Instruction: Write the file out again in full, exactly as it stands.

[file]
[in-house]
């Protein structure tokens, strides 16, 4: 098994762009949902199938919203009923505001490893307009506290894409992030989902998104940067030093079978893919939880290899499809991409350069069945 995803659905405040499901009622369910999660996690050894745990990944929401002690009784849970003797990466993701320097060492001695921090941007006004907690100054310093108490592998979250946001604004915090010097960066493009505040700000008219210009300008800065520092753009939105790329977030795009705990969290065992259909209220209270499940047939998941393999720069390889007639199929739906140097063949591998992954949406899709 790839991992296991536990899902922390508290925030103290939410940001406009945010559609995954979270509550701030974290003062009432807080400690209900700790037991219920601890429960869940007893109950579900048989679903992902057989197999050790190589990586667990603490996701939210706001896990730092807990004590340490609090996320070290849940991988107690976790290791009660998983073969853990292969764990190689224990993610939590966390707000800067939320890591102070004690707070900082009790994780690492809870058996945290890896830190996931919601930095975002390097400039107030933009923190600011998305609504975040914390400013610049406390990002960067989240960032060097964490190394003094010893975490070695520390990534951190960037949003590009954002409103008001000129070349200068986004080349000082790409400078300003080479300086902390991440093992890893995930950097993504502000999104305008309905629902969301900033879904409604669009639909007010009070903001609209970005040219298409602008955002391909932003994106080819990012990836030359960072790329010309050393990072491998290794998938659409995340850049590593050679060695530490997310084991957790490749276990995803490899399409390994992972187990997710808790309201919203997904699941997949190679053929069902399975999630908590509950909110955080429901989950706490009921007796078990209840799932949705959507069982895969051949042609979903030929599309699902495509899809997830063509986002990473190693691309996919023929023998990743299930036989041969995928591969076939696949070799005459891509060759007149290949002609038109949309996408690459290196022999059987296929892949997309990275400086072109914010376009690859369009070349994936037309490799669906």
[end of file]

[in-house]
């Protein structure tokens, strides 16, 4: 098994762009949902199938919203009923505001490893307009506290894409992030989902998104940067030093079978893919939880290899499809991409350069069945 995803659905405040499901009622369910999660996690050894745990990944929401002690009784849970003797990466993701320097060492001695921090941007006004907690100054310093108490592998979250946001604004915090010097960066493009505040700000008219210009300008800065520092753009939105790329977030795009705990969290065992259909209220209270499940047939998941393999720069390889007639199929739906140097063949591998992954949406899709 790839991992296991536990899902922390508290925030103290939410940001406009945010559609995954979270509550701030974290003062009432807080400690209900700790037991219920601890429960869940007893109950579900048989679903992902057989197999050790190589990586667990603490996701939210706001896990730092807990004590340490609090996320070290849940991988107690976790290791009660998983073969853990292969764990190689224990993610939590966390707000800067939320890591102070004690707070900082009790994780690492809870058996945290890896830190996931919601930095975002390097400039107030933009923190600011998305609504975040914390400013610049406390990002960067989240960032060097964490190394003094010893975490070695520390990534951190960037949003590009954002409103008001000129070349200068986004080349000082790409400078300003080479300086902390991440093992890893995930950097993504502000999104305008309905629902969301900033879904409604669009639909007010009070903001609209970005040219298409602008955002391909932003994106080819990012990836030359960072790329010309050393990072491998290794998938659409995340850049590593050679060695530490997310084991957790490749276990995803490899399409390994992972187990997710808790309201919203997904699941997949190679053929069902399975999630908590509950909110955080429901989950706490009921007796078990209840799932949705959507069982895969051949042609979903030929599309699902495509899809997830063509986002990473190693691309996919023929023998990743299930036989041969995928591969076939696949070799005459891509060759007149290949002609038109949309996408690459290196022999059987296929892949997309990275400086072109914010376009690859369009070349994936037309490799669906």